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Thu, 27 Oct 2016
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The Battle for Mosul: Cause for Celebration or Humanitarian Concern?

"The idea that somehow [we] should delay this operation because of others' concern about the humanitarian situation in Mosul; that doesn't make sense."

~ Josh Earnest, White House Spokesman, 22 October 2016
On October 17, Iraqi Prime Minister Haider Al-Abadi announced the beginning of the long-touted military campaign aimed at retaking the Iraqi city of Mosul from ISIS terrorists. The announcement was met with much applause in Western and Gulf State political circles, but there are justified concerns about an imminent humanitarian disaster accompanying the campaign.

The expected atrocities from ISIS have already begun: they have already reportedly executed 284 men and boys in the Mosul area, executed 16 citizens by throwing them off a bridge and forcibly taken at least 550 families from villages around Mosul into the city to be used as human shields.

The United Nations Children's Fund (UNICEF) warned that more than half a million children and their families face extreme danger following the launch of the operation. In a UNICEF press release, Spokesperson Peter Hawkins said "Mosul's children have already suffered immensely over the past two years. Many could be forcibly displaced, trapped between fighting lines, or caught in the cross fire."


Operation Enduring Chaos: 15+ Years of US Occupation Has Left Afghanistan in Ruins

© AFP/Shah Marai
An elderly father mourns at the grave of his son in Kabul on October 12, 2016.
Flying kites, safe and friendly neighborhoods, women in freely chosen attire attending college, watching movies at the cinema, attending festivities... these are some of the details of happy memories several of my Afghan friends and relatives recall during the 70s. If 15 years ago, the criminal and illegal US invasion of Afghanistan had not taken place, and if it weren't for the invasion of US-trained Mujahideen and if societal, infrastructural, and economic development had continued, the youngest generation of Afghans would today be making similar memories, and perhaps even better ones.

While the consensus in the mainstream media these days is that the Russians cause suffering wherever they set foot, the USSR actually helped build infrastructure (such as universities and dams) in the country before the Mujahideen started to emerge. The Soviets were forced to leave, and the country was left with a growing cancer that was intentionally induced by the West. As current US presidential candidate, Hillary Clinton, said during an On The Record interview that took place on July 19, 2010:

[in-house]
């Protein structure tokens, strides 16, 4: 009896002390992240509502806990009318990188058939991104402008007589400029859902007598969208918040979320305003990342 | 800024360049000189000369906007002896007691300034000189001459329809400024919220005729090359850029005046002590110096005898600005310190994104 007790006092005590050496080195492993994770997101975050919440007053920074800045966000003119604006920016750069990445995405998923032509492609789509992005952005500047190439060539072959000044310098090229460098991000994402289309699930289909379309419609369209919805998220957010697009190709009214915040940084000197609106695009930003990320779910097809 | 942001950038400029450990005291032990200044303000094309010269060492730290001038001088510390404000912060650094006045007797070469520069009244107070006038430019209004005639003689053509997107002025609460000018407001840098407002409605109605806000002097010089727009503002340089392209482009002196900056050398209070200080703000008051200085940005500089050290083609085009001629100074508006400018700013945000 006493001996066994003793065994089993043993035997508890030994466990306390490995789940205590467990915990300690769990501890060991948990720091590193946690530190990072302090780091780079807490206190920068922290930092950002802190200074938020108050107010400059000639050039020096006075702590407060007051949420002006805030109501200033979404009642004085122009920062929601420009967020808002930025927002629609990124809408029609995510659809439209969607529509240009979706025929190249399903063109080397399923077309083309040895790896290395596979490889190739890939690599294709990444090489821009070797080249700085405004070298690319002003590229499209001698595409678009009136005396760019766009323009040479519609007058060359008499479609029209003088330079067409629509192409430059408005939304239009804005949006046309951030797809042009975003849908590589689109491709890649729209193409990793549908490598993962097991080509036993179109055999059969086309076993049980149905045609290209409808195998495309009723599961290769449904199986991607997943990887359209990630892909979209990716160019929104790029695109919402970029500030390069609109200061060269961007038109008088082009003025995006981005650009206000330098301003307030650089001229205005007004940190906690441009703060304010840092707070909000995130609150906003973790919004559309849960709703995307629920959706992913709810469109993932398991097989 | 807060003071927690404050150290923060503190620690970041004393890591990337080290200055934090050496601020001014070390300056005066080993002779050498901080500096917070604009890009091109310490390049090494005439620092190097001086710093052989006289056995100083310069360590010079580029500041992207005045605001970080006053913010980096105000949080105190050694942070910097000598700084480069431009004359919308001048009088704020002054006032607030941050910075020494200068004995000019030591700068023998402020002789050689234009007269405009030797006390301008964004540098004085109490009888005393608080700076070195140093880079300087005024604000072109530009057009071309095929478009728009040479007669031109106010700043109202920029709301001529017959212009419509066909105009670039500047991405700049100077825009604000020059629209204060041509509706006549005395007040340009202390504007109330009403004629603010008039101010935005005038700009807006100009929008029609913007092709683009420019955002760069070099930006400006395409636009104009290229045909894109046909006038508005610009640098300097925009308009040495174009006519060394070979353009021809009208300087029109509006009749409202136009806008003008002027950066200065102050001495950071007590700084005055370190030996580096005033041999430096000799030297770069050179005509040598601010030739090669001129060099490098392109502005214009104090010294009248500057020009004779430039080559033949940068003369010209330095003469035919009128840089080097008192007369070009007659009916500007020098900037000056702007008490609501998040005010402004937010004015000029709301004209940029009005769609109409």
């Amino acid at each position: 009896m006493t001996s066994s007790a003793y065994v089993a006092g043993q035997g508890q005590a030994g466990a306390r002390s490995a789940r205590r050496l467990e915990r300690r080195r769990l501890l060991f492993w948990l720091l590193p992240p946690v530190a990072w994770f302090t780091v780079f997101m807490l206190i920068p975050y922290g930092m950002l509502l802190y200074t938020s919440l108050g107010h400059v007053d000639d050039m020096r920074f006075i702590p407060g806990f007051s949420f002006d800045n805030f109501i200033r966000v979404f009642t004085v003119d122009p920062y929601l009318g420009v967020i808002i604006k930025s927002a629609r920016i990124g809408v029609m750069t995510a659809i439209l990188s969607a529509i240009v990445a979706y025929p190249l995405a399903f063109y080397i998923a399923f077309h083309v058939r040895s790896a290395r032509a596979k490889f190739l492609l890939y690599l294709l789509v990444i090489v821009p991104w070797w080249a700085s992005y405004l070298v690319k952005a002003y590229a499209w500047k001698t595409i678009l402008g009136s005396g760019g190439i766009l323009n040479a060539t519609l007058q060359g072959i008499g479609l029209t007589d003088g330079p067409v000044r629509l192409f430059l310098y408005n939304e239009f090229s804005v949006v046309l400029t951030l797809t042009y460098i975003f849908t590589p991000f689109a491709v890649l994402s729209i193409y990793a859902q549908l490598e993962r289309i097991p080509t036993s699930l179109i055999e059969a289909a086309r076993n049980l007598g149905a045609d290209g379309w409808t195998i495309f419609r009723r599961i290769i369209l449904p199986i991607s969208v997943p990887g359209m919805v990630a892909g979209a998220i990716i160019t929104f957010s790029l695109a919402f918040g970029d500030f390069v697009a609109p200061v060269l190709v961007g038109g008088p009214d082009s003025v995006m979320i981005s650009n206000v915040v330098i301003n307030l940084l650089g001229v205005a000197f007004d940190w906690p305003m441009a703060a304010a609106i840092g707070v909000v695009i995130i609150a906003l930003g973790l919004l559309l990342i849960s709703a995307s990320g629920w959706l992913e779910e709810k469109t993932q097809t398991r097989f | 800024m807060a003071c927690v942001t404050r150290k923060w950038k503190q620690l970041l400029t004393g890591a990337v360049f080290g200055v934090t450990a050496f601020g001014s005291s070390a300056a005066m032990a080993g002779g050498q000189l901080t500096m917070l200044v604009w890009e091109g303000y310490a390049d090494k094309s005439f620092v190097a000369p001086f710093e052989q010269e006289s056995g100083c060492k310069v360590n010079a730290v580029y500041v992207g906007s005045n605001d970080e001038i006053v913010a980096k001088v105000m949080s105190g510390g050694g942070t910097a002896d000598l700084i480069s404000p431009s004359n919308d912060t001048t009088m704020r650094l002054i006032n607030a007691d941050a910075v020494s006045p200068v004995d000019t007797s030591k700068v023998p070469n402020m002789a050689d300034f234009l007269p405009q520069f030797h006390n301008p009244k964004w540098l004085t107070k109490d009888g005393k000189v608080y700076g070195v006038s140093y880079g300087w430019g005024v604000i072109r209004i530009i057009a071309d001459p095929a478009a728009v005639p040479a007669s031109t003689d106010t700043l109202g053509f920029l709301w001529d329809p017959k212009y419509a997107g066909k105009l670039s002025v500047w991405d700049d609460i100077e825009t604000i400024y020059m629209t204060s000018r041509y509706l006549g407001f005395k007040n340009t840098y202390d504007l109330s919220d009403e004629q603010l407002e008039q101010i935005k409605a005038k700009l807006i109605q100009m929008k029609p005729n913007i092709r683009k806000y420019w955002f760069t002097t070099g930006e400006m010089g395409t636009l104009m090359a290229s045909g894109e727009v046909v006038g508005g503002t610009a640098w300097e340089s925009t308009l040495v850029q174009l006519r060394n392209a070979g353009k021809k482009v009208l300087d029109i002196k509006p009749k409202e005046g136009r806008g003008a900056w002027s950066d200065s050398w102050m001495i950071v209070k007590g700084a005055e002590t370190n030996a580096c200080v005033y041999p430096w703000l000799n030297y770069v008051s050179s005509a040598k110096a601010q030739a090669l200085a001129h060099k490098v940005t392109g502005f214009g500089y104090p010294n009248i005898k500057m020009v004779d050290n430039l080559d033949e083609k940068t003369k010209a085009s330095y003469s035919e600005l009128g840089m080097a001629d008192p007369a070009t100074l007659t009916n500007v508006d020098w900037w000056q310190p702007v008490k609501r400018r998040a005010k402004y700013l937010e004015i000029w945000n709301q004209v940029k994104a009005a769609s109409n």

When the Soviet Union invaded Afghanistan we had this brilliant idea that we were going to come to Pakistan and create a force of Mujahideen and equip them with Stinger missiles and everything else to go after the Soviets inside Afghanistan.

And we were successful. The Soviets left Afghanistan, and then we said; "great, good-bye!", leaving these trained people, who were fanatical, in Afghanistan and Pakistan, leaving them well-armed, creating a mess, frankly, that at the time we didn't really recognize, we were just so happy to see the Soviet Union fall and we thought "fine, we are OK now everything is going to be so much better".

Now you look back. The people we are fighting today, [al-qaeda] we were supporting in the fight against the Soviets.
Those words alone make it clear that the fate of the Afghan population was never a concern, their mission was to get the Russians out of an area that is of geopolitical interest to Clinton and her Western warmongering colleagues.

The mess that they 'mistakenly' created is one that serves their agenda well, because the US never truly left Afghanistan. To this day, the US has rooted itself all over the country and is in charge of most, if not all, military operations under the pretext that Afghanistan would be lost without them and that the situation would worsen if all troops were to be withdrawn. (That's right, Obama's "you can take that to the bank" promise to bring the troops home from Afghanistan was a lie.) A mere glimpse at the results from their 15 year occupation and the conclusion is that the Afghan population would be far better off without US 'assistance'.

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Behind the Headlines: Fake American Democracy, Imperial Hubris Russophobia and Outrageous Lies

Today on Behind the Headlines: the third presidential debate, the Project Veritas expose showing DNC operatives admitting to inciting violence at Trump rallies, Philippine President Duterte's historic visit to China, the U.S./Iraqi offensive to retake Mosul prior to the election at the same time that Russia and Syria begin a temporary ceasefire in eastern Aleppo.

The last week has been jam-packed with news, some horrifying, some entertaining, and even some that provides a tiny ray of hope.

Running Time: 01:55:35

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Clinton Campaign, White House Squirm after Project Veritas Exposes DNC Dirty Tricks

Violence at the Chicago Trump rally, incited by DNC operatives.
First, if readers haven't seen the Project Veritas expose, check it out here: 'Conflict engagement': How Democrat Strategists Plotted to Incite Violence at Trump Rallies.

Trump mentioned the revelations at the third presidential debate. The look on Clinton's face is priceless: